Freo’s gain, Perth’s pain

THE Barnett government’s decision to relocate 1500 pubic servants from Perth to Fremantle has been welcomed as a new era of economic growth in the port city, but it’s less popular in the abandoned capital city as it grapples with even more vacant office space.

Lord mayor Lisa Scaffidi said the announcement was “counter-intuitive”, and contrary to the City of Perth Act.

“I could understand the decision if this was during the height of the economic mining boom, but to implement it post-boom will further prolong the recovery of office vacancies, which currently stand at 22 percent,” Ms Scaffidi said.

“Taking into account current economic predictions, it’s anticipated it will take several years for the office vacancy rate to normalise, and the strategy of decentralising is contrary to the City of Perth Act.”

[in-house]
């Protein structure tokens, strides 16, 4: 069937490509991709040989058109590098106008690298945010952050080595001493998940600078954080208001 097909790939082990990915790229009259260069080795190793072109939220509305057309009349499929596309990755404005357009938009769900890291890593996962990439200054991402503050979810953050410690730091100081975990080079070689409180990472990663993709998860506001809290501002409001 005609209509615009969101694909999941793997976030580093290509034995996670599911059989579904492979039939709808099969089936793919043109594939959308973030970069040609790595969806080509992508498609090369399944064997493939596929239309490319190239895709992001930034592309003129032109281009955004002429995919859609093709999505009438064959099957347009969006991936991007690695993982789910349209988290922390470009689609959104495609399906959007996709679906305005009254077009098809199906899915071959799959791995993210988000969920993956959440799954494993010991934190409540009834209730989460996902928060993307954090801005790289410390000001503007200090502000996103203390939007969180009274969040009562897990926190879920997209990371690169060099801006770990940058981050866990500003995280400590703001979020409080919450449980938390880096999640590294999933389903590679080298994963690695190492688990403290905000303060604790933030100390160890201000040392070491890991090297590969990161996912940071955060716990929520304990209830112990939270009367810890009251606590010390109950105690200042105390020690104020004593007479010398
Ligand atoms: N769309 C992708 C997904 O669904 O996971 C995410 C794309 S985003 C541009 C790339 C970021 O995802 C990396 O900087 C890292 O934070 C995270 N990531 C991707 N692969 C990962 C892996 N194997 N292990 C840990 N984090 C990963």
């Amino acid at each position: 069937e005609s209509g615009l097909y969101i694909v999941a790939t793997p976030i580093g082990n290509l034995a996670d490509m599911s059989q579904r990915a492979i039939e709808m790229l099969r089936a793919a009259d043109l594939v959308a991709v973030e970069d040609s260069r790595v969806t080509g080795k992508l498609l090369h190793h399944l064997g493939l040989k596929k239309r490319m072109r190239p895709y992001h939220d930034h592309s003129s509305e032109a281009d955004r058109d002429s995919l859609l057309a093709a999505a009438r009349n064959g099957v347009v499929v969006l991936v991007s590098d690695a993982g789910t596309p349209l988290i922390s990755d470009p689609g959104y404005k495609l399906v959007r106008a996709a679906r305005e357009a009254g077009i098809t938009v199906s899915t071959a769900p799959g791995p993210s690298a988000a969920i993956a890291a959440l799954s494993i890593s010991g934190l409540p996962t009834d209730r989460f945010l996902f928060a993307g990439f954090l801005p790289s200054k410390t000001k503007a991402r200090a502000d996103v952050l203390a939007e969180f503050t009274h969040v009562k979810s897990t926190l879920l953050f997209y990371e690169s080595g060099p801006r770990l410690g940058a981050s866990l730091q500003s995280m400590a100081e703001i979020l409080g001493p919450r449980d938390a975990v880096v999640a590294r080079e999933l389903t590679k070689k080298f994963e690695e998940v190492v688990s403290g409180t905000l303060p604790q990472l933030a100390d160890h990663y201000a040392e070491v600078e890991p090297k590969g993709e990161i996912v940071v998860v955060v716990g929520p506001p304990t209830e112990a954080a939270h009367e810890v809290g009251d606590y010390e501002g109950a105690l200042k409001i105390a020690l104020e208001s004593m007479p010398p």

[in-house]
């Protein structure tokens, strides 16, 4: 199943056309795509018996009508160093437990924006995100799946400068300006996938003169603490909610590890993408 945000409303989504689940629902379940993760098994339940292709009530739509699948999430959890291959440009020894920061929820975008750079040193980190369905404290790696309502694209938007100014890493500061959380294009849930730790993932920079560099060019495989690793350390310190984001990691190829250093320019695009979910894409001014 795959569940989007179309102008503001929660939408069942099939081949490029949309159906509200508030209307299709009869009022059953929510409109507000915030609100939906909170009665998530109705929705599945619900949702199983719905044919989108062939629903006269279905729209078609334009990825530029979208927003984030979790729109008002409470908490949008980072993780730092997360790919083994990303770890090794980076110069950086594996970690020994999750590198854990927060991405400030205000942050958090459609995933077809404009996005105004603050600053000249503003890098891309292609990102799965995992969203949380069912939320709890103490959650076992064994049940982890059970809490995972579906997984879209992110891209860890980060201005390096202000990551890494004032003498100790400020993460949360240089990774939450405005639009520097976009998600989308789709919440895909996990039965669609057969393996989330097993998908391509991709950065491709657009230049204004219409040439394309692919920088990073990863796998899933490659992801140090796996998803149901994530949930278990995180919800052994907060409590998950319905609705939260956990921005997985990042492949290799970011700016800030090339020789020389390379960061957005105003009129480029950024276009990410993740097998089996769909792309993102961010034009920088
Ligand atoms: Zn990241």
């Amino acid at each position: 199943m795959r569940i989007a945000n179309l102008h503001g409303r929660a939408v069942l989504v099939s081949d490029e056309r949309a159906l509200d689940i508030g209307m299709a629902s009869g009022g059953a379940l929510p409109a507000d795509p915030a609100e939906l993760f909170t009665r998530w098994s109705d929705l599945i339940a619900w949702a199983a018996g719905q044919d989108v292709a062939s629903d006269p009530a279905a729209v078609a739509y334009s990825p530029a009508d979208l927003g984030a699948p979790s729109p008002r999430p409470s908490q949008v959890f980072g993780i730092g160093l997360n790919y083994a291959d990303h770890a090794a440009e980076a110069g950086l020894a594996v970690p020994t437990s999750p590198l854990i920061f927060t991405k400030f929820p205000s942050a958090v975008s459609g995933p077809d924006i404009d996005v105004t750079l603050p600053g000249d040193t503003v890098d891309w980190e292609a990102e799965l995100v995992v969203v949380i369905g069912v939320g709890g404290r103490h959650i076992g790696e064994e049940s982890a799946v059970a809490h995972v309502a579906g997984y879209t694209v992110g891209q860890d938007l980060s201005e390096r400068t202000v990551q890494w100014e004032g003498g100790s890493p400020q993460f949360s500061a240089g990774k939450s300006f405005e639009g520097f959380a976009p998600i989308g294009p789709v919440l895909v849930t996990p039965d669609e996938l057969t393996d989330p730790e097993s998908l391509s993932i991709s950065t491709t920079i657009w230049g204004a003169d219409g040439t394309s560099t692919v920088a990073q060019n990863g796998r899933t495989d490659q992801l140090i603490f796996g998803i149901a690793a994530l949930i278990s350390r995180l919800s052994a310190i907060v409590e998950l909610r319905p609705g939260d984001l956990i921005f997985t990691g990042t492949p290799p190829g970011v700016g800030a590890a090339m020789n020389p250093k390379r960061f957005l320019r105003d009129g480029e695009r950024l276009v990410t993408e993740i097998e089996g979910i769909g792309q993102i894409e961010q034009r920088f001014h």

“Specifically, decentralising government agencies will impact on the functional efficiency, innovation and growth of the capital city.”

The strategy was formulated during a period of strong economic growth in 2010, but Perth’s office vacancy is now at its highest rate in more than 20 years.


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